I recently had an enlightening conversation with one of my clients as we were preparing for his MBA interviews. We were discussing the merits of scheduling an in-person versus a virtual interview, and my client shared his strong preference for virtual interviews because he could control his environment and keep some notes in the background on his computer screen. His comment surprised me, as I can recall how applicants used to find virtual interviews intimidating.
However, since the COVID-19 pandemic created a massive shift to remote work and provided everyone with a MasterClass in working virtually, virtual interviews may actually be the preferred option for many MBA applicants. While some MBA programs are now back to offering in-person interviews, the virtual interview is here to stay. There is also a new twist to virtual interviewing this year: Texas McCombs has implemented a new video assessment component, whereby all candidates must respond to a set of questions without the involvement of a live interviewer.
Although the basics of interviewing remain the same whether interviews are conducted in person or virtually, here are six tips to keep in mind when participating in a remote interview.
1. Practice makes perfect.
Familiarize yourself with the virtual interview format before your interview. Have a trusted advisor or colleague conduct a mock interview in advance, with you sitting in the location where you will conduct your virtual interview—ideally at the same time of day as your real interview—and wearing the same outfit you plan to wear in the interview. By practicing at the same time of day, you can see if there will be any lighting issues and find solutions beforehand. There are a few key skills to master for the virtual interview, such as looking into the camera rather than at the screen to build eye contact with your interviewer. One advantage of the virtual interview is that you can tape a few note cards above your screen to remind you of the three key reasons why you want to attend the school or the three key ways you can add value to this particular program. However, be careful not to rely on your notes too much; you don’t want to appear to be reading notes, as that will not make a good impression. Record your mock interview session so you can watch your performance later and make adjustments before your actual interview.
2. Pay attention to what is behind you.
Ideally, select a neutral background such as a white wall or a tidy bookcase or office area. Always use a computer and not a handheld device for your interview. I once interviewed a candidate who had a very bold black and white tapestry behind him and was also using his cell phone. It was quite distracting and made me feel like I had entered a psychedelic disco scene, as the video image moved along with the candidate’s hand motions while he spoke. Avoid using virtual backgrounds; they place additional stress on your Internet connection, and parts of your body might appear and disappear throughout the interview! Make sure whatever is behind you looks tidy and orderly. Seeing dirty dishes in your sink, an unmade bed, or Heaven forbid, a bed with someone sleeping in it in the background—yes, this has happened!—is an absolute no-go. Beds in general are too personal and should not be visible in the background. If you live in tight quarters where a bedroom is your only option, focus your computer on a part of the room where the bed is not in the background.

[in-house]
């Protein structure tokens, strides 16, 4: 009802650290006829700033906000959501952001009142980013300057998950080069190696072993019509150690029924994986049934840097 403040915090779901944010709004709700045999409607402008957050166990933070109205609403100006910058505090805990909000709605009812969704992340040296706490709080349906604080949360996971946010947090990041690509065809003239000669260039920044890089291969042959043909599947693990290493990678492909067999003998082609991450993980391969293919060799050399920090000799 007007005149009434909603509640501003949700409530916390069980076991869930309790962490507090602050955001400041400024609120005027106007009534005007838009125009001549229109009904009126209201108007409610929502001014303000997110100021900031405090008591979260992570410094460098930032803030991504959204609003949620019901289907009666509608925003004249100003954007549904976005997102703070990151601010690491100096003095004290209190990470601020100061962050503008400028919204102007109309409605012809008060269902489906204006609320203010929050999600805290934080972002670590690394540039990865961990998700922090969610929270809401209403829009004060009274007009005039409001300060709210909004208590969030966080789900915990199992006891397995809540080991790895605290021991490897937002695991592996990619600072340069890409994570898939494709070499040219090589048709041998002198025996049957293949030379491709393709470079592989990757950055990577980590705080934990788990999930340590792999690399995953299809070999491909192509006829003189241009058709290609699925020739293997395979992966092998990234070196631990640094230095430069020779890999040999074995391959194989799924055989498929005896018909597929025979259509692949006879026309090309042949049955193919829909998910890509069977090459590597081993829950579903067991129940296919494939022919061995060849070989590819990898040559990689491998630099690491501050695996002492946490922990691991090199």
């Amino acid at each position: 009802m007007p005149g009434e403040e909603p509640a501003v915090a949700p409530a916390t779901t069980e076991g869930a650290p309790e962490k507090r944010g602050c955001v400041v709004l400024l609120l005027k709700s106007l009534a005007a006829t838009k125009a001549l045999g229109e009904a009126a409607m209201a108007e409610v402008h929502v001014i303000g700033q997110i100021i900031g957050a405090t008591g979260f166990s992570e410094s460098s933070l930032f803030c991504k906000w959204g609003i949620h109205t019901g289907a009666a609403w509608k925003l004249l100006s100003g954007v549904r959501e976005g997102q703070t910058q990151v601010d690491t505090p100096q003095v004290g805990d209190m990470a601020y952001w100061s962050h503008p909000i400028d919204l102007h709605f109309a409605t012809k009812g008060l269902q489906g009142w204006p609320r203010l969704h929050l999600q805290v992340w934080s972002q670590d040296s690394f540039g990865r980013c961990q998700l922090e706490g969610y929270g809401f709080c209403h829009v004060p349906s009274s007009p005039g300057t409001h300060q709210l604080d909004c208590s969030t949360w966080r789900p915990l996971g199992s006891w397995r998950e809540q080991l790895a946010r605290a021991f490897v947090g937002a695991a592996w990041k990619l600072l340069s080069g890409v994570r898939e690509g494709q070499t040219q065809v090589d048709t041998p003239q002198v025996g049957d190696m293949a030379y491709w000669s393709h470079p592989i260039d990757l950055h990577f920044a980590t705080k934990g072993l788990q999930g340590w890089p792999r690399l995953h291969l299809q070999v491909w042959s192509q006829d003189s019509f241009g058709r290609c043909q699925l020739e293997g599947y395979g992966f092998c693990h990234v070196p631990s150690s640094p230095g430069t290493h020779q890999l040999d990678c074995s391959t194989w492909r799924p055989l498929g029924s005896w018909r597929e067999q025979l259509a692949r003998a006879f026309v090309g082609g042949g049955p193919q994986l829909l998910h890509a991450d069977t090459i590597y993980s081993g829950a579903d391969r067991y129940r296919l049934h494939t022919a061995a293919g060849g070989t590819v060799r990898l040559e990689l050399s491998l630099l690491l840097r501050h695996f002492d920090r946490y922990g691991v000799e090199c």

3. Prep smart and be early.
Be prepared in case your interviewer logs on a few minutes early. Check your video and audio connections before the call. If a Zoom update needs to be installed, make sure to do this well in advance of your interview. Look at your video image before you sign on to ensure that your background looks clear and that your hair and clothing are in good form. Another reason to log on a bit early is that you want to spend those last few minutes reviewing the key points you would like to make during the interview, not scrambling to fix Internet problems or audio/visual connections. Make sure you have a strong Internet connection to avoid technical issues. Confirm your meeting link in advance, and have a phone number or email address available in case you need to communicate technical difficulties to your interview contact.
4. Dress for success.
Although it is true that no one will see if you are wearing pajama bottoms, you will project more confidence and professionalism if you wear the same thing you would wear in a face-to-face interview. Dressing and grooming professionally tells your interviewer that you are excited about the opportunity to engage with them.
5. Avoid distractions.
Ask your roommates or family not to stream Netflix or compete with you for Internet bandwidth during your interview session. If you have a dog that could bark unexpectedly, find someone who can walk or keep your pet during this time. Put a “Do not disturb” sign on the outside of your closed door so that no one unexpectedly interrupts you during your interview.
You would be surprised how a big smile can set the tone for a relaxed, collaborative conversation. When candidates smile, it makes the interviewer feel more relaxed as well. A genuine smile is a great way to demonstrate charisma and confidence in your MBA interview and your professional presence in general.
Our Stratus counselors are a great resource to help you prepare for your MBA interviews. All of our counselors have been through this process, as all hold an MBA from a top program. In addition, many members of our team previously served as admissions committee members or alumni or student interviewers at top MBA programs, where they interviewed and evaluated MBA applicants. To learn more about our MBA interview preparation services, reach out to us for a free consultation.